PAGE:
Micromaps host Satellite Design Proposal



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2.4 Power


The power needs of every component on the satellite are supplied by the power system. The power system is comprised of the power generation system and the energy storage system. The power generation system collects and converts solar energy into electrical power. The energy storage system provides power to the satellite components during periods of eclipse. The power requirements of the satellite are used to design the power generation and energy storage systems.

2.4.1 Power Requirements


The components on the VASCAT require conditioned electrical power to function. Each component has a specific power and voltage requirement. The power system must meet the needs of all the satellite components. Table 18 is a list of all the satellite components and their power requirements.
Table 18: Component power requirements

System

Device

Average power(W)

Peak power(W)

Voltages (V)

Comm:

Uplink

1.5

3

28




Downlink

3

5

28




AMSAT

1.8

2

28

 

Dual single board computer

3.5

4

28

ADCS:

Momentum Wheel

9

25

28

 

Magnet Torque Bars

4.2

5.4

28

 

Magnetometer

0.0008

0.001

28

 

Magnetometer Board

0.036

0.037

28

 

Earth Sensors

5

8

28

 

Earth Sensor board

0.12

0.6

28

 

Sun Sensor

2

2.5

28

 

Rate Gyro

1.5

2.1

28

 

MT and RG Board

0.5

0.8

28

UMAPS:

Calibrate

27.2

27.2

28

 

Normal Operation

16.2

16.2

28

GN&C:

GPS

3

5

28

Camera:

Camera

3

3.5

28

The power system is modeled from the peak power requirements to ensure that it supplies enough power to the satellite. A power budget quantifies the amount of power required for a single orbit, and it shows which components operate during daylight and eclipse. If the power system provides enough power to fulfill the budget for peak power needs, it is sufficient for all other cases. The VASCAT runs off of a 28 V bus voltage.


Table 19: Daylight and eclipse power budget









Daylight

Eclipse

Operation:

Power (W)

Duration (s)

Energy (W-s)

Duration (s)

Energy (W-s)

Uplink

3

600

1,800

0

0

Downlink

5

600

3,000

0

0

AMSAT

2

3,500

7,000

2,150

4,300

Dual single board computer

4

3,500

14,000

2,150

8,600

Momentum Wheel

25

3,500

225

2,150

19,350

Magnet Torque Bars

5.4

3,500

6,480

0

0

Magnetometer

0.001

3,500

3.5

2,150

2

Magnetometer Board

0.037

3,500

128

2,150

79

Earth Sensors

8

3,500

28,000

2,150

17,200

Earth Sensor board

0.6

3,500

2,100

2,150

1,290

Sun Sensor

2.5

3,500

8,740

2,150

5,370

Rate Gyro

2.1

3,500

7,340

2,150

4,510

MT and RG Board

0.5

3,500

1,750

2,150

1,075

Calibrate

27.2

120

3,260

0

0

Normal Operation

16.2

3,500

56,600

2,150

34,820

GPS

5

3,500

17,500

2,150

10,750

Camera

3

3,500

10,500

0

0

Table 19 is a power budget of all the components showing the peak power, duration of operation, and energy during daylight and eclipse. These power requirements are used to design power generation and energy storage systems.


2.4.2 Power Generation


The power generation components fulfill the daylight power budget and adequately charge the energy storage system. Power generation system options include fuel cells, radio-isotope thermoelectric generators (RTG), and solar arrays. Fuel cells are not used for the VASCAT because of their relatively short lifetimes. Radio-isotope thermoelectric generators are too large and politically impractical because of their radioactive contents. VASCAT uses arrays of solar cells that convert solar energy from the sun into electrical energy. This method of power generation has extensive space heritage. Solar-to-electric energy conversion is a beneficial method of power generation for the VASCAT because solar energy is an inexhaustible resource and is easily harnessed. The amount of energy the VASCAT receives from the sun remains relatively constant over the 3 year lifetime.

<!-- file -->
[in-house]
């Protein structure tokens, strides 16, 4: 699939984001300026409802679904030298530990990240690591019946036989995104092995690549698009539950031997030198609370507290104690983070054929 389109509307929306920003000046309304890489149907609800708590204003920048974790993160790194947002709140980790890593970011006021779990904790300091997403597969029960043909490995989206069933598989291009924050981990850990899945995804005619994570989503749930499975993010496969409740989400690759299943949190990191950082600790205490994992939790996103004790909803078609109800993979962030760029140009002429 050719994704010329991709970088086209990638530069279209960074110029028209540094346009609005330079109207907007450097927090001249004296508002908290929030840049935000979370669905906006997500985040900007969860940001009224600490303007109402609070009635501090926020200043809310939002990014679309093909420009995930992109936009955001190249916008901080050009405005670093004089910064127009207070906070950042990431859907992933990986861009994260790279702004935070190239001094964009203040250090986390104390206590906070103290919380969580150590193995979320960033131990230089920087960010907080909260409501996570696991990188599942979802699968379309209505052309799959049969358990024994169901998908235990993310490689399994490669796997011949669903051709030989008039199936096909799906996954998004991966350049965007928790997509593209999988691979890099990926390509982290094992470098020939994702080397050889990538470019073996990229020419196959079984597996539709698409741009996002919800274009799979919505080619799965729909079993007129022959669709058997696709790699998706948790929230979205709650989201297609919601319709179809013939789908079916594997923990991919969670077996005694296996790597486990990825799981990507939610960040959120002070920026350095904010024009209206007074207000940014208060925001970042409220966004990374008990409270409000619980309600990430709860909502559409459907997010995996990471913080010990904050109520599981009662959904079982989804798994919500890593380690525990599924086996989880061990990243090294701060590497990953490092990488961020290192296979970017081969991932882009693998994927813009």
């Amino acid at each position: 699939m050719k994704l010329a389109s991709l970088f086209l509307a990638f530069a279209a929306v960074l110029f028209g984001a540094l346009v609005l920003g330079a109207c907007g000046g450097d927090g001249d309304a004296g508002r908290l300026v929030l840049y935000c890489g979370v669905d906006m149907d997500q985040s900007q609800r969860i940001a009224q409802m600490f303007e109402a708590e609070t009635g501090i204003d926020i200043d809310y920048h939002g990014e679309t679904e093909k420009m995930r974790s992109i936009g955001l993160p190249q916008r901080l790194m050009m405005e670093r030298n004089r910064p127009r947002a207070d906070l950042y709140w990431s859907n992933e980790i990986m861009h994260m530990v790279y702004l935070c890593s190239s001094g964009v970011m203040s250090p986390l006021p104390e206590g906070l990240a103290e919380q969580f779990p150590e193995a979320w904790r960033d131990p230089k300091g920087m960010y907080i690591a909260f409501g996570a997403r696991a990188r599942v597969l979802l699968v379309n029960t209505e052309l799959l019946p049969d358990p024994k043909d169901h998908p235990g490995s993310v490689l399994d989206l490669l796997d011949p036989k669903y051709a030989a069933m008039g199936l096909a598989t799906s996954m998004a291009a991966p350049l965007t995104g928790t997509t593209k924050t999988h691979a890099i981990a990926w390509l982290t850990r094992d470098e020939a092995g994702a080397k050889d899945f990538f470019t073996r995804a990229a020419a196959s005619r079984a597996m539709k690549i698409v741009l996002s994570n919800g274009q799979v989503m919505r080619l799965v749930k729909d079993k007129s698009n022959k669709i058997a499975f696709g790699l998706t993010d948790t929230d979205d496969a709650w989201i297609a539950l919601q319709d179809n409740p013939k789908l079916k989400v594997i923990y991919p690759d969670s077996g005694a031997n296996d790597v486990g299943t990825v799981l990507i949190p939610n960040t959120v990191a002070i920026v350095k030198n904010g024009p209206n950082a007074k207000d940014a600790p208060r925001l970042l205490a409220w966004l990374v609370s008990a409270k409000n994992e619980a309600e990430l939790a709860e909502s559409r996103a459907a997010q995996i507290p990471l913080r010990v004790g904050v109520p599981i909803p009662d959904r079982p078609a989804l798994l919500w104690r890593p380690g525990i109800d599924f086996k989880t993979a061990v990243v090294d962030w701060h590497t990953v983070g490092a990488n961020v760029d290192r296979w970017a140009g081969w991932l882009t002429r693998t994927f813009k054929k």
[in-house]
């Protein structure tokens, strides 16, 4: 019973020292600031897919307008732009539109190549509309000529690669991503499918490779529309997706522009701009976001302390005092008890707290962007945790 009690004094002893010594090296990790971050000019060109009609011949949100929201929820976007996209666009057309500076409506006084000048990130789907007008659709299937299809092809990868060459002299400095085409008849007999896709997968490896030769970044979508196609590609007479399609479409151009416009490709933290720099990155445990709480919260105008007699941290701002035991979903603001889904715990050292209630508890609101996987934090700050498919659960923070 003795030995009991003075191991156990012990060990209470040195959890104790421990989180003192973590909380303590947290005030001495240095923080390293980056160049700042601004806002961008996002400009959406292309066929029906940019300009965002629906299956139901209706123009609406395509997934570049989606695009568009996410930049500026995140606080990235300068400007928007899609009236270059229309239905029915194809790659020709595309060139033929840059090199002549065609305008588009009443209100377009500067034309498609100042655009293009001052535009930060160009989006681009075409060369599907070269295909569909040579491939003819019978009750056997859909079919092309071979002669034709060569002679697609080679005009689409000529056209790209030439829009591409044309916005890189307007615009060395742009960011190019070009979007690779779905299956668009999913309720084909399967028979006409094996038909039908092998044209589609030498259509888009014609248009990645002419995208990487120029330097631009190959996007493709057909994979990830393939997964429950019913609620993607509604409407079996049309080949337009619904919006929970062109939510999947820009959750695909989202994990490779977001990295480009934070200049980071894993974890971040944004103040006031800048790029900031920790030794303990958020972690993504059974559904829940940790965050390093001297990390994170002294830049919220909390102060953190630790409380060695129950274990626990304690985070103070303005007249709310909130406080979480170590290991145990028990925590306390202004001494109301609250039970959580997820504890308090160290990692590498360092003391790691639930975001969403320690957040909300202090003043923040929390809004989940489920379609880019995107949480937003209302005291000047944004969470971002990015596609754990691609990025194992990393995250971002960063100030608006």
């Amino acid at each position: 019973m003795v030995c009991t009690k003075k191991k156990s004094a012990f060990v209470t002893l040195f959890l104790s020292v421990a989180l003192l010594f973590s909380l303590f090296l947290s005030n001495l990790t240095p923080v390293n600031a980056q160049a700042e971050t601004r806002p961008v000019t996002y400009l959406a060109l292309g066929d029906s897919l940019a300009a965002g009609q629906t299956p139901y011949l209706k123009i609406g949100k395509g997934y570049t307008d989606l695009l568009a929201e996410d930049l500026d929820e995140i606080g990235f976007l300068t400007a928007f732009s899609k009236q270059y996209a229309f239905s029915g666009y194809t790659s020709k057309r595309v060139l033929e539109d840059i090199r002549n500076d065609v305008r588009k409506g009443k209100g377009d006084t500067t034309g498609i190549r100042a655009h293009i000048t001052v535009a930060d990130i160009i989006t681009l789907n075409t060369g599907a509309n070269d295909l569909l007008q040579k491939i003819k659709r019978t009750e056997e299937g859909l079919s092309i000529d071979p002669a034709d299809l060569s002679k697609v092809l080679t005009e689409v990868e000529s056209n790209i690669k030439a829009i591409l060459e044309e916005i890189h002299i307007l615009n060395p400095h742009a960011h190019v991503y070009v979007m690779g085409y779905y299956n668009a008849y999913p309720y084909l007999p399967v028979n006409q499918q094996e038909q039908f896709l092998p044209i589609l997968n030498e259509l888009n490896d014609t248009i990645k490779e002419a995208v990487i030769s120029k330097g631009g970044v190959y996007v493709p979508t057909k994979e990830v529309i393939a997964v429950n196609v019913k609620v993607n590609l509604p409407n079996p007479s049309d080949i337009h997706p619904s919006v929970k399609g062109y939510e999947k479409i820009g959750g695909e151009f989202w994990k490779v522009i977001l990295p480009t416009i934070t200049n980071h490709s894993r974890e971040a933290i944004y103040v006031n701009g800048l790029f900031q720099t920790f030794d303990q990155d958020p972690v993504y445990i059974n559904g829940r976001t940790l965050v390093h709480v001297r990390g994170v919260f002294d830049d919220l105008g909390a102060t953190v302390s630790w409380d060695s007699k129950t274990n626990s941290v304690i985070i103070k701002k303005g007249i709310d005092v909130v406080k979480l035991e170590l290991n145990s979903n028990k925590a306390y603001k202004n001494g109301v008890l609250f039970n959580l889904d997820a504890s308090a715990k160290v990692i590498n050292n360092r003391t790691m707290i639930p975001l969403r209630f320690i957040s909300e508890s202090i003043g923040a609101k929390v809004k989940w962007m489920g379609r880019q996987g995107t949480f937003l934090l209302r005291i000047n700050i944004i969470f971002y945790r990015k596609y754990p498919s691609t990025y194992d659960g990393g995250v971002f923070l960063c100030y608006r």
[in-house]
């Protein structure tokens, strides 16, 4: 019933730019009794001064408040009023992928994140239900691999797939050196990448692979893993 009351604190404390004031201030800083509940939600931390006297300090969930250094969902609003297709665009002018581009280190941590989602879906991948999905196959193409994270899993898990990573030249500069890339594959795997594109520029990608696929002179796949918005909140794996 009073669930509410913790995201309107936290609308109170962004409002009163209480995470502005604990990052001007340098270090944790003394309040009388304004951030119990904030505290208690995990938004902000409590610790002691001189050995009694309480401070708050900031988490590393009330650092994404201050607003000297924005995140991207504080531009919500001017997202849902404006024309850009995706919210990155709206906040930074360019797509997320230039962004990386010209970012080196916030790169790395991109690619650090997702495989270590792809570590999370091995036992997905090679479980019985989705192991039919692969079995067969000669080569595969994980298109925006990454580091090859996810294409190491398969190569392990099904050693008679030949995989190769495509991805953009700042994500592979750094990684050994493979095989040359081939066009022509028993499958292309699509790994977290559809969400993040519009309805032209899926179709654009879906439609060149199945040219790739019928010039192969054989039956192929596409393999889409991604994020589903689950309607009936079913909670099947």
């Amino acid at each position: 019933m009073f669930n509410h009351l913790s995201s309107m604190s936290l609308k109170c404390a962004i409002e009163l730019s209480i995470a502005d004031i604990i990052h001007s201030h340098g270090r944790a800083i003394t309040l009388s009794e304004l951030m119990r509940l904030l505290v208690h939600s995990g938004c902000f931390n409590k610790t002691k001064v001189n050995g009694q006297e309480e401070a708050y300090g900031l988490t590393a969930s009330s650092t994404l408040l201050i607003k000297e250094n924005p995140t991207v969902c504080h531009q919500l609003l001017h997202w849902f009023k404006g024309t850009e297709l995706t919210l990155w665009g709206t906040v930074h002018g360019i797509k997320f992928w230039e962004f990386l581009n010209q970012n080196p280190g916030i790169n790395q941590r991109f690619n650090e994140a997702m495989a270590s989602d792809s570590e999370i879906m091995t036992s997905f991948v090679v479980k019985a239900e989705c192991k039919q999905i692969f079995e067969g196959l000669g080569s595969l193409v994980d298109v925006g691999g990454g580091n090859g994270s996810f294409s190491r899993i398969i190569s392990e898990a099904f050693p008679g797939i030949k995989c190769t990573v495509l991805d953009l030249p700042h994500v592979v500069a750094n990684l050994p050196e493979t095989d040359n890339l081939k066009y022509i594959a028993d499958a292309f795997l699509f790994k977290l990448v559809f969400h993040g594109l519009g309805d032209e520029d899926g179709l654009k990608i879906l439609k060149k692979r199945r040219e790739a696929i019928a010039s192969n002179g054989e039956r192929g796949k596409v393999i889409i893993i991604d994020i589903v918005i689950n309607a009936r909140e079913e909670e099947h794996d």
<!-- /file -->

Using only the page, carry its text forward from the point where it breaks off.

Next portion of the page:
The efficiency of solar cells degrades over time due to prolonged exposure to solar radiation. The severity of the lifetime degradation is different for each type of solar cell. These effects range from two to four percent of the power produced each year. The VASCAT uses a Gallium Arsenide, single-junction solar cell made by Spectrolab with low lifetime degradation of three percent. They convert solar energy into electrical energy at an electric potential of around 0.9 V.16



The VASCAT’s power requirements make body-mounted solar cells a feasible option. The solar cells are connected in series to produce the required 28 V bus voltage. There are 11 strings total on the side and top panels connected in parallel to provide the necessary power for the bus. The power generated by a solar cell, P, depends on the incident angle of the sun to the cell, :



2-15

In this equation o is the maximum power generated by a solar cell. Because the MAPS instrument requires the satellite to point at the earth which defines the variation in , we model the power generated over one orbit is created. Figure 11 is a plot of the power from each of the faces of VASCAT over one orbit.

Figure 11: VASCAT power model

In this model, the satellite is in a circular orbit with altitude 500 km, and the body frame of the satellite is always aligned with the orbital frame. This assumption is accurate with the satellite pointing requirements. The model starts as the satellite is eclipsed and no power is generated. Ninety percent of the side panel area and 10% of the zenith and nadir area is covered with solar cells. This configuration accounts for the minimum power generated halfway through the orbit as the satellite eclipses Earth, and the zenith surface is facing the sun. The model runs for the maximum off-nadir attitude for the instrument to ensure that the power system meets the needs of the satellite in any normal operation orbit.


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